The handling of transportation is similar for domestic and export orders. Export marks are added to the standard information on a domestic bill of lading. These marks show the name of the exporting carrier and the latest allowed arrival date at the port of export. Instructions for the inland carrier to notify the international freight forwarder by telephone upon arrival should also be included.
Exporters may find it useful to consult with a freight forwarder when determining the method of international shipping. Since carriers are often used for large and bulky shipments, the exporter should reserve space on the carrier well before actual shipment date. This reservation is called the booking contract.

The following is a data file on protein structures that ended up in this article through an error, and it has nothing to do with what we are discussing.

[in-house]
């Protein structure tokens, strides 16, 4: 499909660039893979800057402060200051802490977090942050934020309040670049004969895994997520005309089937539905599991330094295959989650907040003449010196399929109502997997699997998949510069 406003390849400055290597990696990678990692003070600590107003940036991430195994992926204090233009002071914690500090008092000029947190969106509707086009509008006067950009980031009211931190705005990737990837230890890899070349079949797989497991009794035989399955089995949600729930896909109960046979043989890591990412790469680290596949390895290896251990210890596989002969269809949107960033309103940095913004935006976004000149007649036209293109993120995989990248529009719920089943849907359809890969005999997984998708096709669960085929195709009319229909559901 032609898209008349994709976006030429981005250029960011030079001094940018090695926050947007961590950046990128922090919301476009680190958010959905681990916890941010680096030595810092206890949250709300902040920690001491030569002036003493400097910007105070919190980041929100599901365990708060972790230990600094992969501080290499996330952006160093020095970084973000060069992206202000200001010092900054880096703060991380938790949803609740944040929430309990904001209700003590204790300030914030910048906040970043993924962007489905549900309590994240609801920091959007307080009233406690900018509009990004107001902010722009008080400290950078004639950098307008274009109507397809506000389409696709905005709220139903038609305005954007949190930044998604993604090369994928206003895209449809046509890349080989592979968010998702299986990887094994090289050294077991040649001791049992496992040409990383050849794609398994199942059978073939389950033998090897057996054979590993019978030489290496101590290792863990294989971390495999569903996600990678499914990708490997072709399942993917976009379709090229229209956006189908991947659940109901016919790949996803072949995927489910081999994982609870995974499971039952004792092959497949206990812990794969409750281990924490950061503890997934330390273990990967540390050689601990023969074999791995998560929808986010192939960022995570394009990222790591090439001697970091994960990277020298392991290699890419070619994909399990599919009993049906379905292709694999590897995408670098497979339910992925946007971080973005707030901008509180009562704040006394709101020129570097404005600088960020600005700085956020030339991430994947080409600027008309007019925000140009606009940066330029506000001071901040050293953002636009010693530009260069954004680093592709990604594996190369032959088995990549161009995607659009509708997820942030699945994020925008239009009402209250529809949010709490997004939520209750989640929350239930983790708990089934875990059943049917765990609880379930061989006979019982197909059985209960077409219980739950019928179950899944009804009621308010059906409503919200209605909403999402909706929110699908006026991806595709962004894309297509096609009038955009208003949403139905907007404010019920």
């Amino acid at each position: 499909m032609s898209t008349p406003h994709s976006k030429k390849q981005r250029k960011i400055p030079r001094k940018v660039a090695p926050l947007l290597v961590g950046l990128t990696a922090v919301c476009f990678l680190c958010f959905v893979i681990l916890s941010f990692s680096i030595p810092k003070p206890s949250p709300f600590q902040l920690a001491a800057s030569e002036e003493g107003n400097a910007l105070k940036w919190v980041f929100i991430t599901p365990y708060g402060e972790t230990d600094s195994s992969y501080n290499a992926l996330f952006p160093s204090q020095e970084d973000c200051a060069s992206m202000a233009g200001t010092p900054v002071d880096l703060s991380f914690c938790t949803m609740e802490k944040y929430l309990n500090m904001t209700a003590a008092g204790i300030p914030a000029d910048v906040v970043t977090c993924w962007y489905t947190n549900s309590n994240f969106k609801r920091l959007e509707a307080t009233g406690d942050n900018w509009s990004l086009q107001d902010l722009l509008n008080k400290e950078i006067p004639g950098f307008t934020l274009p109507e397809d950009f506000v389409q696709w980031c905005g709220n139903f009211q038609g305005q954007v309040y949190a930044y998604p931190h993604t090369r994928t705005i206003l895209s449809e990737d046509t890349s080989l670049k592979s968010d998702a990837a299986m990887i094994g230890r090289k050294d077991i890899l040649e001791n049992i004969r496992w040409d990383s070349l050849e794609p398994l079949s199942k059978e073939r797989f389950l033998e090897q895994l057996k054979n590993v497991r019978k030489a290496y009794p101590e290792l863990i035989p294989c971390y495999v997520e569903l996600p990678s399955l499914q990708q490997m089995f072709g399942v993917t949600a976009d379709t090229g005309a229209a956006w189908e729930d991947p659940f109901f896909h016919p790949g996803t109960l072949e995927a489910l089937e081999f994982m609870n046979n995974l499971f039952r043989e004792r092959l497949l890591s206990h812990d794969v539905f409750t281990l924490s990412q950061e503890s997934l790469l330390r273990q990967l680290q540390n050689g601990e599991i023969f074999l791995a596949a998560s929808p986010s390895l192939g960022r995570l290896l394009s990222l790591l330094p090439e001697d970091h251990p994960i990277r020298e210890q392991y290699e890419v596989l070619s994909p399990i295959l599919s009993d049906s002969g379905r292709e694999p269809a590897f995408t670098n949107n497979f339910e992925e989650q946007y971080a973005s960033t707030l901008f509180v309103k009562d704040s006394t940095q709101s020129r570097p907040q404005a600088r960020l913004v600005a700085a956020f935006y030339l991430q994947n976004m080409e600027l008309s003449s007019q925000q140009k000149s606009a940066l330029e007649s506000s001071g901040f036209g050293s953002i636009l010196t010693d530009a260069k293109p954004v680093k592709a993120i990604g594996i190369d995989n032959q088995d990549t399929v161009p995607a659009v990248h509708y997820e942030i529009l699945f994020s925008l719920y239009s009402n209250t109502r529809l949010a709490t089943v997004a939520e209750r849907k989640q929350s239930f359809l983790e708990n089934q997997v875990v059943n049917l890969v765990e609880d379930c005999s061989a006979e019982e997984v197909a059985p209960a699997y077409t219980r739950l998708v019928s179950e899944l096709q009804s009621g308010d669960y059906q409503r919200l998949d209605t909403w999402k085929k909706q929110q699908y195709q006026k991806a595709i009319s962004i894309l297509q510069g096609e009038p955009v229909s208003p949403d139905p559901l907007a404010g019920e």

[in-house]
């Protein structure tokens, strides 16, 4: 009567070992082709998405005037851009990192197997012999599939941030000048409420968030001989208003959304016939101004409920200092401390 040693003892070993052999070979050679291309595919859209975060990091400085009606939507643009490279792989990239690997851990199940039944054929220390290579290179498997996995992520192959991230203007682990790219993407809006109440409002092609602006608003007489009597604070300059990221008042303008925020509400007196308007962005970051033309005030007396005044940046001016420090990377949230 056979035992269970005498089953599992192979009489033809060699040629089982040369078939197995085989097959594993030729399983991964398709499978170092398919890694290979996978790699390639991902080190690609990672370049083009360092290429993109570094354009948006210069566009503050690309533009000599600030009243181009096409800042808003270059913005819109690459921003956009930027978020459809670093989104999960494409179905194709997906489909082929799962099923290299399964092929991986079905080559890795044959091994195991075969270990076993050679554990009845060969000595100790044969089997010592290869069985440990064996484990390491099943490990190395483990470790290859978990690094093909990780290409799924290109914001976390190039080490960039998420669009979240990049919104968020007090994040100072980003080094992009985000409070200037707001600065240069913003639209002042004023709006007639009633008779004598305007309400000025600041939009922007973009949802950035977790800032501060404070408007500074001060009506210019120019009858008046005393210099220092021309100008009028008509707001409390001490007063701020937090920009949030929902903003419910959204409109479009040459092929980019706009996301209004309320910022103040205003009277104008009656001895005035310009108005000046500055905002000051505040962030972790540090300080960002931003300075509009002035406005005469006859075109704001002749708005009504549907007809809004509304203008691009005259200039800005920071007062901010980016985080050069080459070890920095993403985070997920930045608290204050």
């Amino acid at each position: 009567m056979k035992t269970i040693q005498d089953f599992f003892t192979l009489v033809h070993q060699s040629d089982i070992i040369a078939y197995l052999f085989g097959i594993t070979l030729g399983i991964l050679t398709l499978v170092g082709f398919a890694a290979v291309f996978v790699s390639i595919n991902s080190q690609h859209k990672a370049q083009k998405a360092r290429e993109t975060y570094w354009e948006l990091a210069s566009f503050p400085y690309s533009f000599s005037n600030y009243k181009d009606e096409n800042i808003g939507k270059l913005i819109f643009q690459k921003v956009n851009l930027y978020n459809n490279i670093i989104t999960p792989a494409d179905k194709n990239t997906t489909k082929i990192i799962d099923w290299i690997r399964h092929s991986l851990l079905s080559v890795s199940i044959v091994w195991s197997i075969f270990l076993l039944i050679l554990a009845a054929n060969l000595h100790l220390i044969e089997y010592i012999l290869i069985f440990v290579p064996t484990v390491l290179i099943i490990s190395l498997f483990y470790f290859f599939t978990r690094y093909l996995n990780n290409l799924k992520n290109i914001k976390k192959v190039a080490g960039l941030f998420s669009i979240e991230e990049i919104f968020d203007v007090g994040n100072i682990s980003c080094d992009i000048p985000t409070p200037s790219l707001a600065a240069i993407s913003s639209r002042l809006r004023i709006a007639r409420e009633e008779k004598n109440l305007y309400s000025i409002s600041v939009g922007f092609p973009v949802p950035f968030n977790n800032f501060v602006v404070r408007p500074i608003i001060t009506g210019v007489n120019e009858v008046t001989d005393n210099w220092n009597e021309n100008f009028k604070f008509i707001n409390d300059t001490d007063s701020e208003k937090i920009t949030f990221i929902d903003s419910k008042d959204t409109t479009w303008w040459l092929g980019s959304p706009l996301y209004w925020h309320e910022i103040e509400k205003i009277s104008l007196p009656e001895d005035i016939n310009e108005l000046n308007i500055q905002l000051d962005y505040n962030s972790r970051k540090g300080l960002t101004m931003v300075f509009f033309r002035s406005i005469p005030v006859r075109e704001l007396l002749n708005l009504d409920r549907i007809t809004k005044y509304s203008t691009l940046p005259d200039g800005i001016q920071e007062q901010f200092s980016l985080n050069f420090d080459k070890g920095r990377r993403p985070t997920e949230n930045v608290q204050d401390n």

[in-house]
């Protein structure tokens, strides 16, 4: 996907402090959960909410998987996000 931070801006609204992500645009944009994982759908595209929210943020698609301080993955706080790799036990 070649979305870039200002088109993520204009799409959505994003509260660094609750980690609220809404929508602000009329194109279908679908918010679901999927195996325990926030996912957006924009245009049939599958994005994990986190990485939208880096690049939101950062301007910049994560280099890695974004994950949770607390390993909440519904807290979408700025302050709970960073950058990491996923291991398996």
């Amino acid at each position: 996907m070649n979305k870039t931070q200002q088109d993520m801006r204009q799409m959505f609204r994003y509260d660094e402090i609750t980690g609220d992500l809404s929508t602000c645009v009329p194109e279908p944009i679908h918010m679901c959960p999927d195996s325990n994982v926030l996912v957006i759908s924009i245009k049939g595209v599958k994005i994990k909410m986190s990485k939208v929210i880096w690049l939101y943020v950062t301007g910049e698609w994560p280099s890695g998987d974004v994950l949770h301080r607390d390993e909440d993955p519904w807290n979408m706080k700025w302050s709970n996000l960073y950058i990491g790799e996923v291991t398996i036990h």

International shipments are increasingly made on a through bill of lading under a multimodal contract. The multimodal transit operator (frequently one of the transporters) takes charge of and responsibility for the entire movement from factory to final destination.
The cost of the shipment, the delivery schedule, and the accessibility to the shipped product by the foreign buyer are all factors to consider when determining the method of international shipping. Although air carriers can be more expensive, their cost may be offset by lower domestic shipping costs (for example, using a local airport instead of a coastal seaport) and quicker delivery times. These factors may give the U.S. exporter an edge over other competitors.
Before shipping, the U.S. firm should be sure to check with the foreign buyer about the destination of the goods. Buyers often want the goods to be shipped to a free-trade zone or a free port where they are exempt from import duties.